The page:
Into the flour stir some salt (a teaspoon), and a little turmeric for colour (¼ teaspoon). Stir it well to spread the turmeric evenly throughout.
Rinse sunflower kernels and add ¼ pint of them into each bowl (if desired). Stir them evenly throughout as well.
Use your fingers to coat the inside of bread tins with the butter.
Put a teaspoon of white, granular sugar into each measuring jar.
Pour half a pint of boiling water into each measuring jar (the sugar will dissolve)
Then add cold water to each jar, making one pint of liquid (not measuring in metric makes it easier – for me). Test the temperature of the liquid to be sure that it is good and warm but not too hot (the liquid will cool quickly when added to the flour).
Into each measuring jar put two teaspoons of dried yeast. Whisk it into the sweetened water, continuing to whisk until there are no lumps.
Place jars in the centre of the flour in the bowls, then cover the yeasty liquid with a thin layer of the surrounding flour.
Now is a good time to check the spacing of the oven shelves to see that six bread tins fit in well with space around them, and to warm the oven (say 50 degrees for 10 minutes before turning off the heat).
Now leave the yeast to work. Soon, yeasty bubbles will push up through the layer of flour. Leave for some 15 to 20 minutes as the bubbles grow a bit larger and the yeast becomes livelier.
Deal with one bowl at a time by whisking the yeasty mixture before adding it to the flour in the bowl. Pour this lively mixture slowly and evenly into the flour, stirring with the large wooden spoon as you do so.
Add a dribbling of olive oil.
Now make up half a pint of warm liquid in the measuring jar, using hot and cold water. Add this to the flour mixture. Stir it all together, scraping the sides of the bowl with the firm spatula.
When the mixture starts to become dough, use the fingers to bring it all together. Some flour will almost certainly remain in the bowl after you have lifted the dough out onto an un-flowered surface. Scrape out this residual flour from the bottom and sides of the bowl with the spatula and add it to the dough. Scrape off any dough adhering to the wooden spoon and add it to the mix.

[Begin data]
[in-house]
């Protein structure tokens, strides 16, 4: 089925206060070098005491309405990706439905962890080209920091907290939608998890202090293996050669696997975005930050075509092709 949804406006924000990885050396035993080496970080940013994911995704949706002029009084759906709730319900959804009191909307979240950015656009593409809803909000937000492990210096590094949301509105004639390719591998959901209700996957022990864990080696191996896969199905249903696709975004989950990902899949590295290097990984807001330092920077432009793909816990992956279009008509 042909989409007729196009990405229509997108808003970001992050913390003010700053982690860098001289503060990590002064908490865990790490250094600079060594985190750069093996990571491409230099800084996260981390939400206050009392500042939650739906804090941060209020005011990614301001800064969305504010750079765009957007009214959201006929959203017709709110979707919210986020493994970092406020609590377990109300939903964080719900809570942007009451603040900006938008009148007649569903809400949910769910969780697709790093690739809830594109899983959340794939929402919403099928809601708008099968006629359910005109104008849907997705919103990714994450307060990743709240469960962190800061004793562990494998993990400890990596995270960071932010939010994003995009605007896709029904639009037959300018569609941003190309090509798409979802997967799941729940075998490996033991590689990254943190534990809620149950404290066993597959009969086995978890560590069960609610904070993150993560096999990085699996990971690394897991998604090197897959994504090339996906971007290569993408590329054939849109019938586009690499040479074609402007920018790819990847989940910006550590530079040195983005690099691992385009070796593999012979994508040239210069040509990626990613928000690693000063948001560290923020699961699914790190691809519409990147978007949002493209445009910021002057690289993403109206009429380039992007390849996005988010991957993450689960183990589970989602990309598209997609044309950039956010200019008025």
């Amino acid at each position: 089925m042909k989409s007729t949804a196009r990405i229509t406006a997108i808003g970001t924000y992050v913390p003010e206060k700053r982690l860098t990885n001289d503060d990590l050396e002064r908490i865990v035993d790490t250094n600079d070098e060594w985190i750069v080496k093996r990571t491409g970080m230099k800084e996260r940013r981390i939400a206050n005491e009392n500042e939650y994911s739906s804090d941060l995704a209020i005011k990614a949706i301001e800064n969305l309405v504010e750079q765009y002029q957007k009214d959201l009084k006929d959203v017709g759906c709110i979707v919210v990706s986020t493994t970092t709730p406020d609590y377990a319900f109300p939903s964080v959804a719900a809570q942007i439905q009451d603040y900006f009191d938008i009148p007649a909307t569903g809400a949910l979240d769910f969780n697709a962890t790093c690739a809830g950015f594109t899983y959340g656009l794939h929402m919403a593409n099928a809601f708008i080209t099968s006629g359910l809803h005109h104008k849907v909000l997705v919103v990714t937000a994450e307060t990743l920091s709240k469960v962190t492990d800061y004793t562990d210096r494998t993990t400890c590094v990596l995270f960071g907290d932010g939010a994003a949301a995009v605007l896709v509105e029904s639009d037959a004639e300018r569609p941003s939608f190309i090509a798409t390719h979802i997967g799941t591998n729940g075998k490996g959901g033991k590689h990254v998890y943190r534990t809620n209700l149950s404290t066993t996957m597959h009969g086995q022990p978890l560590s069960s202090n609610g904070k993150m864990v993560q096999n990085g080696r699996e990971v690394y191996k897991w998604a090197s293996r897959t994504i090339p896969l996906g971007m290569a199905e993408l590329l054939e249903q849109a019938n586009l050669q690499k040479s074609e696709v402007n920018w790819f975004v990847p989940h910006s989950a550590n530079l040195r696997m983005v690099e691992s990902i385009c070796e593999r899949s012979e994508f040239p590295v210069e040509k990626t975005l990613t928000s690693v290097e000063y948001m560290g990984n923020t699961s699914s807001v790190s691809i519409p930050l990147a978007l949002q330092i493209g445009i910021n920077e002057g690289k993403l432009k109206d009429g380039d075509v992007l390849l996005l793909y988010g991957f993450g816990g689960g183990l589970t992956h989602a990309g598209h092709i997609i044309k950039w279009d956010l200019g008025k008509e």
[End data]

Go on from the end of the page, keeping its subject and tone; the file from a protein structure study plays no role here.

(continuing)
Soak used utensils in cold water as you go along, remembering that you will want some again for the second bowl.
Start to knead the dough (it’s good exercise) by digging the fingers into the far side and pushing into it and away from you with the heels of the hands. The mixture will be a little sticky at first, then stiffen up.
A sausage-shape will form. Fold in the ends of the sausage to form a rough ball.
Keep kneading and folding in until the dough is almost too firm to handle. This will take from 8 – 10 minutes.
Form the dough into an equal diameter sausage shape and cut it into three equal pieces.
Put these measured lumps of dough into the three lightly-buttered tins.
Spread out the dough to take up the base of each tin and, with a sharp knife, cut about five diagonal lines into the surface.
Place the three tins in the upper shelf of the previously warmed oven.
Repeat the process with the other bowl of flour, placing the tins on the lower shelf.
The oven should be warm, but not hot. It might possibly need a short boost of heat.
The dough will rise in the tins over a period of about 1½ to 1 ¾ hours. At about the half way mark put the top tins on the lower shelf and the bottom tins on the top shelf. This will ensure equal rising.
Occasionally open the oven and test the air temperature with your hand. If a little low, turn on the oven heat for a minute or so. But with a modern, well-insulated oven this should not be necessary.
When the dough has risen to become loaf size and about to overflow the tins, start the baking process by raising the oven temperature to 190 degrees for 25 minutes, then five minutes at 200 degrees, and finally down to 80 degrees for half an hour (an hour in all).
Turn out the loaves on to wire racks to cool before eating and/or freezing them. I happen to use disused oven shelves instead of wire racks.
Keep bread tins well clear of water. They should never need to be washed.
Soak utensils as you go in cold water. And when you come to clean them be prepared to throw away the cloth, as dough will stick to it.
Buy your bread flour from the same source. Then, by using exact measures of liquid each time, you will have consistency.